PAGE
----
Wicca – Cliche or Gateway
Wicca seems almost a cliché after the 30 years of public abuse. Between the dismal attempts of some authors to make it “more accessible” and the Hollywood effect of “glamour and terror,” it has a torn and worn look similar to that of the denominations many of us count in our history. For those of us with many years experience, it is no longer relevant because (let’s face it) we have “Been there, done that.” However, Wicca with all its public baggage is the path that many of us followed as a stepping stone to either become older and jaded or grow wiser and more deeply involved.
Wicca played a pivotal role in the Neo-Pagan movement of the 20th Century as it still does today — regardless of its origins. Many girls and women have found and identified with Wicca because it provides personal control and freedom of belief difficult to find in everyday living. The sexism integral to many masculine religions is replaced with a focus on balance and equality. Also, identifying with the cycles of life and nature has helped many women find their center which can be completely ignored in the mainstream of Western culture. Wicca indirectly provides validation for many personal choices commonly frowned on by parents or family who are not Wiccan: vegetarianism, caring for animals, environmentalism, and self-determination in sexuality and relationships can (and has been) enabled through the introduction of positive moral values at the core of Wicca.
Many of the early luminaries of Wicca in the 20th Century also rode the waves of the feminist movement as it evolved to bring fundamental rights of women to the forefront in America and Europe. The numerous rights gained by women involving control over their own bodies, minds, and souls would have been hard to accomplish without the influence of Wicca (or at least a religion similar to it) because the necessary social structures are not present in the top three faiths (Christianity, Judaism, Islam.)
We have a lot of reasons to look at how we arrived at where we are in life today. We can take a revisionist view of our personal histories and claim a steady progression of sage teachers and deep meditative insights, or we can acknowledge more of our true influences that lead us to serious study. Were you a fan of “Bewitched,” “The Craft,” “Practical Magic,” or Cinderella’s fairy Godmothers? Or maybe you found rebellion and freedom in the Wicked Witch of the West, “Blair Witch”, or the countless other darker roles that can be encountered? We all have been changed by the fantasy of popular culture. Where some find fear in freedom and self-control, we find the seeds that lead us to Goddess and the God.
Part 2 Magick more than just a Force of Nature
Magick is the other element that Wicca offers with its practice. Magick is a force that allows Wiccans and other Pagans to take an active part in shaping our lives and at the same time providing the touch of the wondrous and divine strength we had been told was untouchable and only for Judeo/Christian God’s use. Remember the first time that you knew a spell or ritual worked and the flush of connection and accomplishment that followed? That experience in itself is transformative and leads to the sense of never being truly alone or apart again. The whimsy or fantasy that lent us strength or courage to try magick is a catalyst to break the bonds of all the “lessons” of our lives up to that point. It can be easy to forget all the trial and error once we have learned how to walk. However, many dreams and much personal exploration was required to take those first steps.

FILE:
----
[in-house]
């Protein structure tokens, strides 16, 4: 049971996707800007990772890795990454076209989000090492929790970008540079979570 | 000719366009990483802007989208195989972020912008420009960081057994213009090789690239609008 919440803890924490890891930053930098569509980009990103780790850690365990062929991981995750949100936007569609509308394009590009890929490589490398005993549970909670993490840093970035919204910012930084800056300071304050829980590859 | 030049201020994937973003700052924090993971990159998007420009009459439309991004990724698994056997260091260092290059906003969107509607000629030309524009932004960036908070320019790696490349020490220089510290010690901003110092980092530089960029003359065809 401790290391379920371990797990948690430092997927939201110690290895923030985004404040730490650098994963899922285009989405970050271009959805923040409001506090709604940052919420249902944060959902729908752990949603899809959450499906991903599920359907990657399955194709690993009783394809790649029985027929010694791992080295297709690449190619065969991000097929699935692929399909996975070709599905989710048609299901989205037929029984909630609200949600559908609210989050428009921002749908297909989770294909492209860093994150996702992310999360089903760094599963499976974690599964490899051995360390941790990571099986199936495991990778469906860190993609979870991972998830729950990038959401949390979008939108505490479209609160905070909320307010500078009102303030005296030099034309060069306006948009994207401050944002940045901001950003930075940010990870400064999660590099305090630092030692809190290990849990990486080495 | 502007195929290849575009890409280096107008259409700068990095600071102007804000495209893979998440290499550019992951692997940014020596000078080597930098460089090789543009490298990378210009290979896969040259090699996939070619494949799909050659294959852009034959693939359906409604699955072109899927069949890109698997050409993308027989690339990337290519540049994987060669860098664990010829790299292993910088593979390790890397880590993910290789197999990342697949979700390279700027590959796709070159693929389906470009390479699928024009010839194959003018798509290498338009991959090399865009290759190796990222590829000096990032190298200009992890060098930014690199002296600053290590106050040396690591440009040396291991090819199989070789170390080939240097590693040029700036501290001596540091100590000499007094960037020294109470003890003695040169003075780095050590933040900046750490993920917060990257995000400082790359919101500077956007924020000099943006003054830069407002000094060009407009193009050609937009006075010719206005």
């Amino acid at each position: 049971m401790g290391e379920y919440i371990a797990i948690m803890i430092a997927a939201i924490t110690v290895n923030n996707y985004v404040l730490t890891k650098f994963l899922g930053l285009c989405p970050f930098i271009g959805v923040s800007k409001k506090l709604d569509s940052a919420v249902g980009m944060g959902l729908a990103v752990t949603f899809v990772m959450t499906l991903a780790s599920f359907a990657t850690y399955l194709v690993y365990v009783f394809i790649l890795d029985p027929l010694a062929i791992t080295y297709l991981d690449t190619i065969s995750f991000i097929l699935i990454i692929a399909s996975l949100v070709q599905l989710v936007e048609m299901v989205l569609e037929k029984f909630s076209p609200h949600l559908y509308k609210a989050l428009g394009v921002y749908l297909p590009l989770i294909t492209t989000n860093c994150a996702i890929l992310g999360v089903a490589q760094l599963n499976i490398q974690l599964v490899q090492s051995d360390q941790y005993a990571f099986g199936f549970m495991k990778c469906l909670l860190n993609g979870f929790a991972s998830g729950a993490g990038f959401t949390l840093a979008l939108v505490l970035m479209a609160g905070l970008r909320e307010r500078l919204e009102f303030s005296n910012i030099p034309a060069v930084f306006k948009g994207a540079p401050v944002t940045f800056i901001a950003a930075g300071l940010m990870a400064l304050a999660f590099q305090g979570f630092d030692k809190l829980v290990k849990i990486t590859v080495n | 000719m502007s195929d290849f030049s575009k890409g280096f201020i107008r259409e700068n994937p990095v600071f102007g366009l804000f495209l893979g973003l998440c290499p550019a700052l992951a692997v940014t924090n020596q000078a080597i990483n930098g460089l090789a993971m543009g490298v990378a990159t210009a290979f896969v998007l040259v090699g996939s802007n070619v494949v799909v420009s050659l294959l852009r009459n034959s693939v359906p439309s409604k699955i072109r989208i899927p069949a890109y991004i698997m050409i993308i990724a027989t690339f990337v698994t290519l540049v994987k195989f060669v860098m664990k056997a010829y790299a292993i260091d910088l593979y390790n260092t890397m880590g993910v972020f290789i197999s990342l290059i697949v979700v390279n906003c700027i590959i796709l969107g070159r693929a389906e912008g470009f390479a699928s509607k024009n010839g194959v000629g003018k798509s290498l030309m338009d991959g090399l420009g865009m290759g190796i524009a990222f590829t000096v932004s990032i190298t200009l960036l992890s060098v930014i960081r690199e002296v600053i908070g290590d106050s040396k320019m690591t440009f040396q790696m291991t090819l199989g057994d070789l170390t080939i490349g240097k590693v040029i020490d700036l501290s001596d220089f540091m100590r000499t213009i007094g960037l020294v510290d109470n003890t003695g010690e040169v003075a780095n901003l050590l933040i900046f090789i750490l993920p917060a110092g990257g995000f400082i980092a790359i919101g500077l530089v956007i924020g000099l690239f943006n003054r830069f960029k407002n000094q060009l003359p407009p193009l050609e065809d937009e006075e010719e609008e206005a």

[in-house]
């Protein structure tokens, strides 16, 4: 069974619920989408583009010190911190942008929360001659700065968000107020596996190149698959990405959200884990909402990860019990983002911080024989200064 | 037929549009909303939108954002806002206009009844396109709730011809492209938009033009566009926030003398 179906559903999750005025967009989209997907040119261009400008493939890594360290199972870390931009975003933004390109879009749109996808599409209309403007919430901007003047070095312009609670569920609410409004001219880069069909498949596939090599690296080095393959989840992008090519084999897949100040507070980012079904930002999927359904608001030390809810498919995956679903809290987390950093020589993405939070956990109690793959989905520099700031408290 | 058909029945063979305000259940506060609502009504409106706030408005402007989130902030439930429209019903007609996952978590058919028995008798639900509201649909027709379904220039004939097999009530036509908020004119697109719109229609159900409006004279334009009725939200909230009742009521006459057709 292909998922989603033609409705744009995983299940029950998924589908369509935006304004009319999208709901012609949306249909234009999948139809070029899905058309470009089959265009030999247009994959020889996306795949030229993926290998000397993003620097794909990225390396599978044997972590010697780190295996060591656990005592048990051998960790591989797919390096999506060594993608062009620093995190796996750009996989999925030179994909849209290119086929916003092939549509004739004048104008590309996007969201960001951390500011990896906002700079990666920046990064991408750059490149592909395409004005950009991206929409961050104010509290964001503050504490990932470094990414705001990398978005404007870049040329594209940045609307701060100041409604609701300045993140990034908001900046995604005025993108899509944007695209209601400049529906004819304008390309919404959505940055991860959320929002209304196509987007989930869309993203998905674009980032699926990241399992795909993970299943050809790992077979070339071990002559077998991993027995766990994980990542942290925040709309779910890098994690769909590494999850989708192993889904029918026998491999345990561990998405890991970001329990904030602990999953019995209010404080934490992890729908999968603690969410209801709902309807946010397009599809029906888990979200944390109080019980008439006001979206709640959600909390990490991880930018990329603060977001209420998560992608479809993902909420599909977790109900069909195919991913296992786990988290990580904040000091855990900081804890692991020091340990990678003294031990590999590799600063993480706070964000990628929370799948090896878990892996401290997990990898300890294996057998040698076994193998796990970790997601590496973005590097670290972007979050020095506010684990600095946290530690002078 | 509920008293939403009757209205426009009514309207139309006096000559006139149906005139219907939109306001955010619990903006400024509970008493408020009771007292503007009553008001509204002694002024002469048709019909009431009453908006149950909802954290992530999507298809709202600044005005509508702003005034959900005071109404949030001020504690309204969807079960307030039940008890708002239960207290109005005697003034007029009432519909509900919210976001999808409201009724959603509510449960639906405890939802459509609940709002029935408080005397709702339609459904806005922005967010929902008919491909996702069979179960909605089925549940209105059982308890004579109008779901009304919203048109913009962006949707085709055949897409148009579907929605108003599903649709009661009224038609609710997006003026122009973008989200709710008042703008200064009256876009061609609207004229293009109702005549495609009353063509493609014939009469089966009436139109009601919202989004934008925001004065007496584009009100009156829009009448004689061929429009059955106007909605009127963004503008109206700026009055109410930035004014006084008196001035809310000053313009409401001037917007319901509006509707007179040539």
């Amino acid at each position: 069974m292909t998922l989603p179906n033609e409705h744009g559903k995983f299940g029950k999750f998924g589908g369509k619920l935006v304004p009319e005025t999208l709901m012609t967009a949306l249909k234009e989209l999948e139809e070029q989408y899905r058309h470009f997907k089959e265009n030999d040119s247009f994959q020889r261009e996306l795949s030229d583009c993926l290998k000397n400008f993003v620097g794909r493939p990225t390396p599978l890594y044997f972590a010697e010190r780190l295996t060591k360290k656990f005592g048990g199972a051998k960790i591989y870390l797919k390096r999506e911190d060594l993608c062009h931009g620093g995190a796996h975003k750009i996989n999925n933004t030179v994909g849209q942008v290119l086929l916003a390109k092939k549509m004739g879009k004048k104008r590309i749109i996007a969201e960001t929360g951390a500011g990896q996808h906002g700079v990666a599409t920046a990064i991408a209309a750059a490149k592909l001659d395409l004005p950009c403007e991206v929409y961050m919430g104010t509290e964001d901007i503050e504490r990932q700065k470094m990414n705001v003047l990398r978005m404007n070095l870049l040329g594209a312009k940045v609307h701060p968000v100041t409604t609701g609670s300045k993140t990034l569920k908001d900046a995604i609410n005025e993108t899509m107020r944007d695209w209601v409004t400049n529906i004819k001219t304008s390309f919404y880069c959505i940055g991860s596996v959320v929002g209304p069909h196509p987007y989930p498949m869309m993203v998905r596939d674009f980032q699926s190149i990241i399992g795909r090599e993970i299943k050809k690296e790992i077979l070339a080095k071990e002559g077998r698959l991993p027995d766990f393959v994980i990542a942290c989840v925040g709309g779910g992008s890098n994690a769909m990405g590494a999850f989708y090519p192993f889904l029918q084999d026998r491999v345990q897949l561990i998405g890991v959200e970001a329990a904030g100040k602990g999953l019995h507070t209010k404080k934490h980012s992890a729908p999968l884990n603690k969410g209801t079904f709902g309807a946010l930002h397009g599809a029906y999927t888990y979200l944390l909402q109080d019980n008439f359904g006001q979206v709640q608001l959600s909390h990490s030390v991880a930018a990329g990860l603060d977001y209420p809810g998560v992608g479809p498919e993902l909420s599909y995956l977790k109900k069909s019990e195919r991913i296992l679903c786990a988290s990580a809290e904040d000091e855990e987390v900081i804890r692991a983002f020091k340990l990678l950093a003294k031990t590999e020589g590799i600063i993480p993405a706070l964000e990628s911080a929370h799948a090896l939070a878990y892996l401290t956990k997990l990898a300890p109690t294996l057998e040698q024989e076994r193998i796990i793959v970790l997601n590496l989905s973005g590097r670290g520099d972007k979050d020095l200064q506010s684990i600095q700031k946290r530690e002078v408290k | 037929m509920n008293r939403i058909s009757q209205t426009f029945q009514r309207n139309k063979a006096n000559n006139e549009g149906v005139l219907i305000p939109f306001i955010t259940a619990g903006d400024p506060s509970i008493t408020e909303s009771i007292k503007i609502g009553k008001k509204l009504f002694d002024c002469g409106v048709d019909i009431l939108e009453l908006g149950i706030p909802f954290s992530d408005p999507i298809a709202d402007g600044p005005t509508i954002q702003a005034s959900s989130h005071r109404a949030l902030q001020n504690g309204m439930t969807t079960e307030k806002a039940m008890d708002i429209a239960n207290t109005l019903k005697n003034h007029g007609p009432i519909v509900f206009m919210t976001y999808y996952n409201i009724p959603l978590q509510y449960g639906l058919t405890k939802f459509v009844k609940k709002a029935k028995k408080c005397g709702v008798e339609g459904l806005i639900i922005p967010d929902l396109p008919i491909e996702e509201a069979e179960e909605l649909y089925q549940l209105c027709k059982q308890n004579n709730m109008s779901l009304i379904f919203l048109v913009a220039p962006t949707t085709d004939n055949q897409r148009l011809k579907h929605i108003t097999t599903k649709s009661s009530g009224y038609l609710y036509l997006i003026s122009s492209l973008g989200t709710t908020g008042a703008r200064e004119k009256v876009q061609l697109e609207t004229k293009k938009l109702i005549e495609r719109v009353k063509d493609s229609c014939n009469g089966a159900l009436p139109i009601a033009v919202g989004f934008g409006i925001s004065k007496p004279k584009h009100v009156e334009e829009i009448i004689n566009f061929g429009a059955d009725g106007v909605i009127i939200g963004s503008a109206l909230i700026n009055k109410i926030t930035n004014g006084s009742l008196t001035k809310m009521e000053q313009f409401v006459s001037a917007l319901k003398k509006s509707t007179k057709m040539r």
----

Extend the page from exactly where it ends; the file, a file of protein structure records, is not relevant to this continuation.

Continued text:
It really does not matter what neo-pagan path you follow, but as experienced individuals, we should honor the steps of our own “childhood” of learning. More importantly we have the obligation to recognize those same experiences as they happen to others and acknowledge that sometimes the fantasy and desire race ahead of knowledge and certainly wisdom. At each stage of life we experience a different level of certainty: in youth it is the certainty of knowing what we want in life, in motherhood it is the certainly knowing what’s best for family, and in our elder years it is the certainty of knowing what is best for community.
During each stage of our lives we have a different view of our experience. In our teens it is the certainty of getting what we want for ourselves. In our adult years it is the knowledge of what is right for our families. In our elder years it is knowledge of what is right for our communities. In every case it is the view point that shapes us, right or wrong, selfish or altruistic, and we bring our pride into how we act. The next time you encounter a self-possessed and eager Wiccan that tells you about their history, abilities, and experiences remember your beginnings, errors, fantasy’s and failings before clamping down. Remember the Gods give us knowledge so that we can live closer to others and to nature. Sometimes the best thing you can give is your ear and not your wisdom.
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